Our reddit post! We had 3 responses that were very detailed.
The initial impression that the group had going into our project was that the angle, story and sources would be relatively straightforward. What started out as a project highlighting the work behind Buck the Stigma and mental health assistance at Cal Poly changed directions drastically and near immediately as it became clear to us that the general consensus among the student body that mental health services at Cal Poly were, for the most part, lacking in depth, availability and effectiveness.
Once angles changed gears, we were able to gather potential sources quickly. As staff and student information are readily available, it was as simple as finding associates for Cal Poly’s number of mental health-related programs. While many of our desired potential sources — psychology professors for example — failed to get back to us, we found that reaching out to these sources earlier than during our previous project helped us out tremendously.
“I found that setting up interviews early on was a good decision because it made gave us more time to put our story together,” team member and journalism senior Spenser Judd said.
That pretty much sums up our experiences with sources. Likely due to our change in direction with our subject and better conceptualization of the project as compared to last time, our project’s sources truly made the project, providing valuable insight and great material.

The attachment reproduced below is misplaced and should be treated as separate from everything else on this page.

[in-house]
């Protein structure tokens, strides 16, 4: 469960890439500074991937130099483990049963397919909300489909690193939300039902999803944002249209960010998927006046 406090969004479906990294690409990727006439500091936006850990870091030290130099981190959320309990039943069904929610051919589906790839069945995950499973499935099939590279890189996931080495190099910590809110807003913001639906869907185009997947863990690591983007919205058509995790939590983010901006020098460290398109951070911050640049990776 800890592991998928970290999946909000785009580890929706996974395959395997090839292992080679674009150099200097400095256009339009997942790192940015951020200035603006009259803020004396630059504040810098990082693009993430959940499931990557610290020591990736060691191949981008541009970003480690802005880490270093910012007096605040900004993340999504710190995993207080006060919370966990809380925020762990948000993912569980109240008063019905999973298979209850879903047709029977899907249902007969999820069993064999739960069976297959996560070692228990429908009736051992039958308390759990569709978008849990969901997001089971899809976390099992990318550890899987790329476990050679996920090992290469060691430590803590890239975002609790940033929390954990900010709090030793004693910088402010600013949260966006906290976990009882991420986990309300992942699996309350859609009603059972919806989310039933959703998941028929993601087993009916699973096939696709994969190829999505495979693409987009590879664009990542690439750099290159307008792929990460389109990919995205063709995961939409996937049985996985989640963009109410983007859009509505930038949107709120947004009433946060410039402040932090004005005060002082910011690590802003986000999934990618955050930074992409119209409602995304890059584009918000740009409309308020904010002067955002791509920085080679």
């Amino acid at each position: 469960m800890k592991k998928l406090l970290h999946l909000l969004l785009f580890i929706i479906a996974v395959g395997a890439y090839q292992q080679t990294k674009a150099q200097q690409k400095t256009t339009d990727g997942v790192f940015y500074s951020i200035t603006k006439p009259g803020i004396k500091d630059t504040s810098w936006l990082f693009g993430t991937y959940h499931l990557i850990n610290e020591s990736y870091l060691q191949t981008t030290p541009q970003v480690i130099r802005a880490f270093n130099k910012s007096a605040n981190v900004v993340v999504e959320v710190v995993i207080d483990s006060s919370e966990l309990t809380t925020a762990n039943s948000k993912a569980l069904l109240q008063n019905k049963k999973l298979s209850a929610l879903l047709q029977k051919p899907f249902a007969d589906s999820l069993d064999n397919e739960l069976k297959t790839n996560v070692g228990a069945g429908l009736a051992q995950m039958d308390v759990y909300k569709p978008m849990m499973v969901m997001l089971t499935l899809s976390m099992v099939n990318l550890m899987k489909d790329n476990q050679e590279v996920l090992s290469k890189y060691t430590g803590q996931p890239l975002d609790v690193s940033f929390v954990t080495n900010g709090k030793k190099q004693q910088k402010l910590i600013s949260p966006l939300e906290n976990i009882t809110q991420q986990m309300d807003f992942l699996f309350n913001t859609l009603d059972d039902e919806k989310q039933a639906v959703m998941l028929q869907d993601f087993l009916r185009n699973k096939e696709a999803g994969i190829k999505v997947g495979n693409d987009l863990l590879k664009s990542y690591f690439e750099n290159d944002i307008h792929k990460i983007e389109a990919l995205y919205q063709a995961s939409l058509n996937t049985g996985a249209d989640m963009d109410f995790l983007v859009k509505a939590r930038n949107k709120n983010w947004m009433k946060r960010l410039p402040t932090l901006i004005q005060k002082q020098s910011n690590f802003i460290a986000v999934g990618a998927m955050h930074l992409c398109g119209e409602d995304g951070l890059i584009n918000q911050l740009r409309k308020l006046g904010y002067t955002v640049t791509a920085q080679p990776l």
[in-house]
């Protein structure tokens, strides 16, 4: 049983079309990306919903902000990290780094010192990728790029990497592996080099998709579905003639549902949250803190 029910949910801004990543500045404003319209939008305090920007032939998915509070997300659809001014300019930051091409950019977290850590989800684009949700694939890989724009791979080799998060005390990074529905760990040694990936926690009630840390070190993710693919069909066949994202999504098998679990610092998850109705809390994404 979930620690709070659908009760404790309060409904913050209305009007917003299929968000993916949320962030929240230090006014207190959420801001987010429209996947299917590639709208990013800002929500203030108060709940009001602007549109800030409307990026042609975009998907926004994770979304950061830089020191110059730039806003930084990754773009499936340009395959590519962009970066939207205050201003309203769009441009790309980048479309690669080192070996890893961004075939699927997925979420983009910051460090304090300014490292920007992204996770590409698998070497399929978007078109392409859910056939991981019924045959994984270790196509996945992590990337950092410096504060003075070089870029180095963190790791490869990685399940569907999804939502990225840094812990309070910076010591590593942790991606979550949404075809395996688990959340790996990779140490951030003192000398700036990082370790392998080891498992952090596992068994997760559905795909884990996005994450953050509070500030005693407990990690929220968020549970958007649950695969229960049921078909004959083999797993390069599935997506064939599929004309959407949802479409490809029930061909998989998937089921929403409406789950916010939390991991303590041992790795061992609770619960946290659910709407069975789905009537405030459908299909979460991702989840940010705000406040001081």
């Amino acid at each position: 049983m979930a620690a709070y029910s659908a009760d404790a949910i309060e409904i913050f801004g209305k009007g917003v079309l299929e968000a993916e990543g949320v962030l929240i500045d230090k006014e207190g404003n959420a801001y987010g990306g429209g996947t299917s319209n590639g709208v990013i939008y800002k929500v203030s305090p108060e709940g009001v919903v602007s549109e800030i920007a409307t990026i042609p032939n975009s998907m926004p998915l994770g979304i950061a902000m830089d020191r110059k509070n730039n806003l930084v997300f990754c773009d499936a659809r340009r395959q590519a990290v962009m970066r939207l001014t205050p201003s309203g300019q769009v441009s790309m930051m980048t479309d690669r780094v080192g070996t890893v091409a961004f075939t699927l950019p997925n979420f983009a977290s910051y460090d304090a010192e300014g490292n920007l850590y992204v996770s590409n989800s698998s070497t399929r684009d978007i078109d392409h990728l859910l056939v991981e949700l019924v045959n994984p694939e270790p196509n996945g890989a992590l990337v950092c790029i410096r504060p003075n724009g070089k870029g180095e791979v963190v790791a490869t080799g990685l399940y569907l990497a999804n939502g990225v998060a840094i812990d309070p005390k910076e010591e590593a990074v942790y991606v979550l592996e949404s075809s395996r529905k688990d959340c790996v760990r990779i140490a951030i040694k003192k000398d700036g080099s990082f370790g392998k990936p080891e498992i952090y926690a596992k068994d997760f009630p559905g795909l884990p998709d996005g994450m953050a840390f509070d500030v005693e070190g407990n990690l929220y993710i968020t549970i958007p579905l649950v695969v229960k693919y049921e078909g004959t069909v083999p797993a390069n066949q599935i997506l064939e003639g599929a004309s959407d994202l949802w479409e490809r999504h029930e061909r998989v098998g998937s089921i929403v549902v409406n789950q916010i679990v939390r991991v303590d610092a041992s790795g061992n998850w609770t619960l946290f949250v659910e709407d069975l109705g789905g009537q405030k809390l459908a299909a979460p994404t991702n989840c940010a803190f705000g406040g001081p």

That insight can be seen from one of the sources interviewed for our written word portion: Anita Notthoff.
“All of the organizations facilitated different conversations and had different roles yet held one common goal: to break the stigma around mental illness,” Notthhoff said.
She would also elaborate later that “stigma is the main reason people suffering from mental health issues don’t seek help.”
These perspectives provide valuable insight into the bigger picture of mental health and the purpose behind Cal Poly’s programs, whether they are effective or not.
Buck the Stigma happening on Cal Poly’s campus.
Good sources, indeed. As group member and journalism senior Victoria Gracie put it:
“I found that our sources were willing to help a lot more this time around by being more responsive and that made our story better because of it,” Gracie said.
Gathering background information on our subject provided valuable insight as well. Much of this came from online sources on my end, such as this reddit post I made:
This generated a relatively high volume of thought-out and detailed responses, at least from r/CalPoly standards.
Background info was also compiled in my backgrounder:
These articles shed light on Cal Poly’s past with Buck the Stigma, mental health, and how things have changed very little in recent years. Nationwide reporting details the rise of mental health problems and stigma among college students, and how Cal Poly compares in dealing with these problems. These perspectives were valuable in crafting interview questions and writing out the article.
Once all the sources were interviewed, the bigger picture of Cal Poly’s problem with dealing with mental health issues among a rising trend of those issues nationwide came to our understanding and was crafted in our content.
Our video summed it up nicely.
As far as what the article will amount to, it’s hard to say. The general consensus among group members is that the project ended with much more coherence, efficiency, and value.
“I found the story this time around to be a lot more successful and came together in a very cohesive manner,” said group member and journalism senior Katie Peterson.